Skip to main content
One Degree of Separation

‘One Degree of Separation’ is the Microsoft advertisement showing on the television in my living room. “What does that mean Daddy”, asks my daughter and I try and explain, with the help of my Compaq IPAQ.

“Once upon a time there was a man called Bill and he had a magic .Net….”

But her question led me to think of something else. An important subject, close to my heart, which readers tell me is important to them too.
I know that the good people at Microsoft pay attention to this column and so I’m going to ask you to pay particular attention to this request on the part of concerned Hotmail users everywhere.

Hotmail and MSN Messenger are an important part of my life, both inside and outside of work. With it, I can, sitting in my room at the Kuwait Sheraton, easily chat, to the people in my office or a friend in Vancouver. Web-based mail is a great tool as is Instant Messaging, whether it be Microsoft’s or anyone else’s but most of the people I know use Hotmail, so full marks to Microsoft for making it an indispensable part of the human experience.

But Hotmail has a problem. Not a security problem for once but an every growing spam problem. And yes, Microsoft has an anti-spam policy and filters and an ‘exclusion’ list option but this filled up over a year ago in my own case.

Most of my Hotmail is rubbish or filth or both and many of you tell me you have the same problem. It’s gradually getting worse and more explicit in its content. I can see that the spammers are using a name generation engine, so if your Hotmail address is Y$%Z@Hotmail.Com, then you may not be bothered that much but if you have a proper name or combination of surname and first name, then you’re fair game.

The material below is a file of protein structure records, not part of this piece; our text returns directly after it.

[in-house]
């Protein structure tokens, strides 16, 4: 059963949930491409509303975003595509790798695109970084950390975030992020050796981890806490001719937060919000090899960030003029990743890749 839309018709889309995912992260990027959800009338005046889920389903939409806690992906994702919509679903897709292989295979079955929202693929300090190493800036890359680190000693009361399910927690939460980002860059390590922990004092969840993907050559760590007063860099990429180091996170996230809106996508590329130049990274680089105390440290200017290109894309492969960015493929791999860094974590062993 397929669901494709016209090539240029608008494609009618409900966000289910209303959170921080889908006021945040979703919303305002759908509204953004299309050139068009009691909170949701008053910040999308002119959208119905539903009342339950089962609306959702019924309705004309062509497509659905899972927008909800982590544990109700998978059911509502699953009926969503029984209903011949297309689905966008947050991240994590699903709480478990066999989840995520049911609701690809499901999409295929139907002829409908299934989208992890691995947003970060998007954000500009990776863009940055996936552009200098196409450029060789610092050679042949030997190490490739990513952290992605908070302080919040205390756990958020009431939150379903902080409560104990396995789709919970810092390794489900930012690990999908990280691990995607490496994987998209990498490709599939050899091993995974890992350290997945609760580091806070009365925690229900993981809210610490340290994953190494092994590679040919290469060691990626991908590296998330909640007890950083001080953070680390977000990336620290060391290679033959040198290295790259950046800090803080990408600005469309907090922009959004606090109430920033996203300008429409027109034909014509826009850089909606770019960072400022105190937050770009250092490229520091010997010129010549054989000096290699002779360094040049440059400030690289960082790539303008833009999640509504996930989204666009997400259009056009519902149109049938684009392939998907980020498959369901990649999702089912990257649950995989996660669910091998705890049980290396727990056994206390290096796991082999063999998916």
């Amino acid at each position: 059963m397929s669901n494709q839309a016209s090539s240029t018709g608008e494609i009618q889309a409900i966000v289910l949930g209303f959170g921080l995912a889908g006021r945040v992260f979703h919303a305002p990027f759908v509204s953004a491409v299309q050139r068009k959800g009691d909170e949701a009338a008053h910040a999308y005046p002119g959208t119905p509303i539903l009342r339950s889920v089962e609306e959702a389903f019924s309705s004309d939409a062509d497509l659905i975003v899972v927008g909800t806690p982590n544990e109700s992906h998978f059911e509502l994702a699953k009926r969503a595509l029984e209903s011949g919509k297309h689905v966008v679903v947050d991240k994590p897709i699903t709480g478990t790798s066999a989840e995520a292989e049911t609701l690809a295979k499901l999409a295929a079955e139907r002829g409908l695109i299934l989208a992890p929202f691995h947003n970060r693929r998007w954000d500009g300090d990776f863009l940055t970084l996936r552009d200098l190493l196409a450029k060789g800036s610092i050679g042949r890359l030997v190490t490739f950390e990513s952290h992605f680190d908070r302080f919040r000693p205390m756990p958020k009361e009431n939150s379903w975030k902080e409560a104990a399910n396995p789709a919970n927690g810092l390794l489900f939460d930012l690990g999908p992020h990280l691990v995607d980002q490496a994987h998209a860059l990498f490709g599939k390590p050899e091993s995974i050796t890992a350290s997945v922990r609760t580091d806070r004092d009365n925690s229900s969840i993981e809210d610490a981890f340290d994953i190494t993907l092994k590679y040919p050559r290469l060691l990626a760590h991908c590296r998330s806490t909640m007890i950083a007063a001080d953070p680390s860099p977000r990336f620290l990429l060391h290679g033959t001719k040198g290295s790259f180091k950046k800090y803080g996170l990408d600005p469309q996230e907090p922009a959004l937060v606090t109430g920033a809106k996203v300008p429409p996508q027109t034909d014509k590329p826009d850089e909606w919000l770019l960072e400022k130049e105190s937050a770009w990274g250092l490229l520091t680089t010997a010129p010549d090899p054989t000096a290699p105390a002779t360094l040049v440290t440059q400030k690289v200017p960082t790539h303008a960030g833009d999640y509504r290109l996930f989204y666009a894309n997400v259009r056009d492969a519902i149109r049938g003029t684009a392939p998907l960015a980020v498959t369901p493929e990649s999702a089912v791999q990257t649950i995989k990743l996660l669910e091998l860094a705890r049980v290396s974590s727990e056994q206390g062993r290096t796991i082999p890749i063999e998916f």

Microsoft, I have a family and a little girl and there is no way on earth that I’m going to let her near her own Hotmail address, until you use your considerable ingenuity to tighten-up your spam filter and add some kind of parental control mechanism that can automatically trash any incoming mail with the following words……!
No I won’t include them here but ask me and I’ll give you a list that would make a paratrooper blush.

The others of course are “Debt”, “Loan”, “Vacation”, “Mortgage”, “Won” “Viagra”, “Herbal”, “Congratulations”, and “Prize”. In fact if we all got together, I’m sure we could come up with a small volume to present to MSN.

A good 25% of the mail I receive each day is spam but the really unpleasant stuff invariably comes through Hotmail. Here’s an ideal opportunity for Microsoft, not to exercise censorship but demonstrate leadership and common sense before we all suffocate beneath a sinister tide that exploits our identities and threatens our sensibilities.
So Microsoft, are you going to help us resist or simply use the “Best Efforts” defense? I think you could do a great deal more and win friends by doing it.

So will you?


Popular posts from this blog

Mainframe to Mobile